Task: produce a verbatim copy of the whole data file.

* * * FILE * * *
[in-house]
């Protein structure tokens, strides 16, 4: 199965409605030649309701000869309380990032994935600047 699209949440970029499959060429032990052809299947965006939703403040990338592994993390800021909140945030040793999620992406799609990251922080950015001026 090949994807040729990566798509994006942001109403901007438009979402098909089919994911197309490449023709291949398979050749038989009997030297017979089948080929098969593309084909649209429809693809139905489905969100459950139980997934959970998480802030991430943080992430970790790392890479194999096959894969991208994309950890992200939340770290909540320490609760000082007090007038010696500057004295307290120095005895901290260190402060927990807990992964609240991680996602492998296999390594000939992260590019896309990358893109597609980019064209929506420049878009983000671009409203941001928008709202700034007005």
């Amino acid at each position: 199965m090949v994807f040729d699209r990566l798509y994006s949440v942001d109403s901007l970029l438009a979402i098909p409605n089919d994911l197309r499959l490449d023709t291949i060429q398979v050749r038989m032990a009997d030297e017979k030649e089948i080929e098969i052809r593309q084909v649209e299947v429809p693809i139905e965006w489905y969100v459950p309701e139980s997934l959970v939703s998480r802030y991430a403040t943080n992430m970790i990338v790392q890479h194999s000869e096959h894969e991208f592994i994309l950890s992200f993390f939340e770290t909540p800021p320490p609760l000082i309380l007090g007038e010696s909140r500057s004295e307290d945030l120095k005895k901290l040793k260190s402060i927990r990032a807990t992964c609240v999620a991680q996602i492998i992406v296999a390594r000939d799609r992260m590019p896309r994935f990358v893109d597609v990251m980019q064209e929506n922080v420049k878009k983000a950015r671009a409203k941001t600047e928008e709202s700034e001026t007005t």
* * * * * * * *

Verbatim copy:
[in-house]
């Protein structure tokens, strides 16, 4: 199965409605030649309701000869309380990032994935600047 699209949440970029499959060429032990052809299947965006939703403040990338592994993390800021909140945030040793999620992406799609990251922080950015001026 090949994807040729990566798509994006942001109403901007438009979402098909089919994911197309490449023709291949398979050749038989009997030297017979089948080929098969593309084909649209429809693809139905489905969100459950139980997934959970998480802030991430943080992430970790790392890479194999096959894969991208994309950890992200939340770290909540320490609760000082007090007038010696500057004295307290120095005895901290260190402060927990807990992964609240991680996602492998296999390594000939992260590019896309990358893109597609980019064209929506420049878009983000671009409203941001928008709202700034007005």
């Amino acid at each position: 199965m090949v994807f040729d699209r990566l798509y994006s949440v942001d109403s901007l970029l438009a979402i098909p409605n089919d994911l197309r499959l490449d023709t291949i060429q398979v050749r038989m032990a009997d030297e017979k030649e089948i080929e098969i052809r593309q084909v649209e299947v429809p693809i139905e965006w489905y969100v459950p309701e139980s997934l959970v939703s998480r802030y991430a403040t943080n992430m970790i990338v790392q890479h194999s000869e096959h894969e991208f592994i994309l950890s992200f993390f939340e770290t909540p800021p320490p609760l000082i309380l007090g007038e010696s909140r500057s004295e307290d945030l120095k005895k901290l040793k260190s402060i927990r990032a807990t992964c609240v999620a991680q996602i492998i992406v296999a390594r000939d799609r992260m590019p896309r994935f990358v893109d597609v990251m980019q064209e929506n922080v420049k878009k983000a950015r671009a409203k941001t600047e928008e709202s700034e001026t007005t």